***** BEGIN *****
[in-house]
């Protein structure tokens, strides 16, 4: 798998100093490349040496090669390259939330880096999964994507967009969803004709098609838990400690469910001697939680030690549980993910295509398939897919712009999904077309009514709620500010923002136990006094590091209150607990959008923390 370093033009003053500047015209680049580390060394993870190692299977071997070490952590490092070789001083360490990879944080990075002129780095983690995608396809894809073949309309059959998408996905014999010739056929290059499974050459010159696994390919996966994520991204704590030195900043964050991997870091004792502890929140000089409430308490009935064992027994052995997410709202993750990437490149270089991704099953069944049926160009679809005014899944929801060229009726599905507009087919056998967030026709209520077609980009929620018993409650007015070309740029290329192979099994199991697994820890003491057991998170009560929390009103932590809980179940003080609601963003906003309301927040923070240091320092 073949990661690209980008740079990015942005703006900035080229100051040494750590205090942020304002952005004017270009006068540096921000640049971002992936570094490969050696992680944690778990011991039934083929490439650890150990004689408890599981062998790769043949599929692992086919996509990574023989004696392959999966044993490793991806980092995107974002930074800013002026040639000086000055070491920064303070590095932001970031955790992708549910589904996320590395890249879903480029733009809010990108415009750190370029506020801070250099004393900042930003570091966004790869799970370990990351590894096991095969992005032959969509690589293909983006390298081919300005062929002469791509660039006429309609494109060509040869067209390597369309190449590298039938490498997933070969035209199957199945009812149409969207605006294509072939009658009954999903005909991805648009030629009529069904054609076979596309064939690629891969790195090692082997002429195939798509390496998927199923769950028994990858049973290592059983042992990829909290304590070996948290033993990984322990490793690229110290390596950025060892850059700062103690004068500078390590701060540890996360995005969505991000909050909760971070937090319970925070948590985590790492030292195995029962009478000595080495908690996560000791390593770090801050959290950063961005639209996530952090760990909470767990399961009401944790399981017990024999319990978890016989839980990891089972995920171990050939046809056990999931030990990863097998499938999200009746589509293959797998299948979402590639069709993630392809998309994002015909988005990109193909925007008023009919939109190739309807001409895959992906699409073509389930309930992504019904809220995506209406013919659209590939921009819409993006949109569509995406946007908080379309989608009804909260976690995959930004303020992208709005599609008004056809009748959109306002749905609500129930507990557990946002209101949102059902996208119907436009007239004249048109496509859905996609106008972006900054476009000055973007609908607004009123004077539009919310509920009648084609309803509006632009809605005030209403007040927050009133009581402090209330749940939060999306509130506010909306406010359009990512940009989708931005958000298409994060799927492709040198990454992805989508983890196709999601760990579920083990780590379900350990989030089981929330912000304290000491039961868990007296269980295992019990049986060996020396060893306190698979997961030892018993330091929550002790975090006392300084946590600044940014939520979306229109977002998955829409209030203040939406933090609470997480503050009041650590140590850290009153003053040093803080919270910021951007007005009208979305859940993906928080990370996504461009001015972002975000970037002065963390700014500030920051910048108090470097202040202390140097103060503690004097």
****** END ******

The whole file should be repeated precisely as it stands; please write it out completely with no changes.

[in-house]
């Protein structure tokens, strides 16, 4: 798998100093490349040496090669390259939330880096999964994507967009969803004709098609838990400690469910001697939680030690549980993910295509398939897919712009999904077309009514709620500010923002136990006094590091209150607990959008923390 370093033009003053500047015209680049580390060394993870190692299977071997070490952590490092070789001083360490990879944080990075002129780095983690995608396809894809073949309309059959998408996905014999010739056929290059499974050459010159696994390919996966994520991204704590030195900043964050991997870091004792502890929140000089409430308490009935064992027994052995997410709202993750990437490149270089991704099953069944049926160009679809005014899944929801060229009726599905507009087919056998967030026709209520077609980009929620018993409650007015070309740029290329192979099994199991697994820890003491057991998170009560929390009103932590809980179940003080609601963003906003309301927040923070240091320092 073949990661690209980008740079990015942005703006900035080229100051040494750590205090942020304002952005004017270009006068540096921000640049971002992936570094490969050696992680944690778990011991039934083929490439650890150990004689408890599981062998790769043949599929692992086919996509990574023989004696392959999966044993490793991806980092995107974002930074800013002026040639000086000055070491920064303070590095932001970031955790992708549910589904996320590395890249879903480029733009809010990108415009750190370029506020801070250099004393900042930003570091966004790869799970370990990351590894096991095969992005032959969509690589293909983006390298081919300005062929002469791509660039006429309609494109060509040869067209390597369309190449590298039938490498997933070969035209199957199945009812149409969207605006294509072939009658009954999903005909991805648009030629009529069904054609076979596309064939690629891969790195090692082997002429195939798509390496998927199923769950028994990858049973290592059983042992990829909290304590070996948290033993990984322990490793690229110290390596950025060892850059700062103690004068500078390590701060540890996360995005969505991000909050909760971070937090319970925070948590985590790492030292195995029962009478000595080495908690996560000791390593770090801050959290950063961005639209996530952090760990909470767990399961009401944790399981017990024999319990978890016989839980990891089972995920171990050939046809056990999931030990990863097998499938999200009746589509293959797998299948979402590639069709993630392809998309994002015909988005990109193909925007008023009919939109190739309807001409895959992906699409073509389930309930992504019904809220995506209406013919659209590939921009819409993006949109569509995406946007908080379309989608009804909260976690995959930004303020992208709005599609008004056809009748959109306002749905609500129930507990557990946002209101949102059902996208119907436009007239004249048109496509859905996609106008972006900054476009000055973007609908607004009123004077539009919310509920009648084609309803509006632009809605005030209403007040927050009133009581402090209330749940939060999306509130506010909306406010359009990512940009989708931005958000298409994060799927492709040198990454992805989508983890196709999601760990579920083990780590379900350990989030089981929330912000304290000491039961868990007296269980295992019990049986060996020396060893306190698979997961030892018993330091929550002790975090006392300084946590600044940014939520979306229109977002998955829409209030203040939406933090609470997480503050009041650590140590850290009153003053040093803080919270910021951007007005009208979305859940993906928080990370996504461009001015972002975000970037002065963390700014500030920051910048108090470097202040202390140097103060503690004097």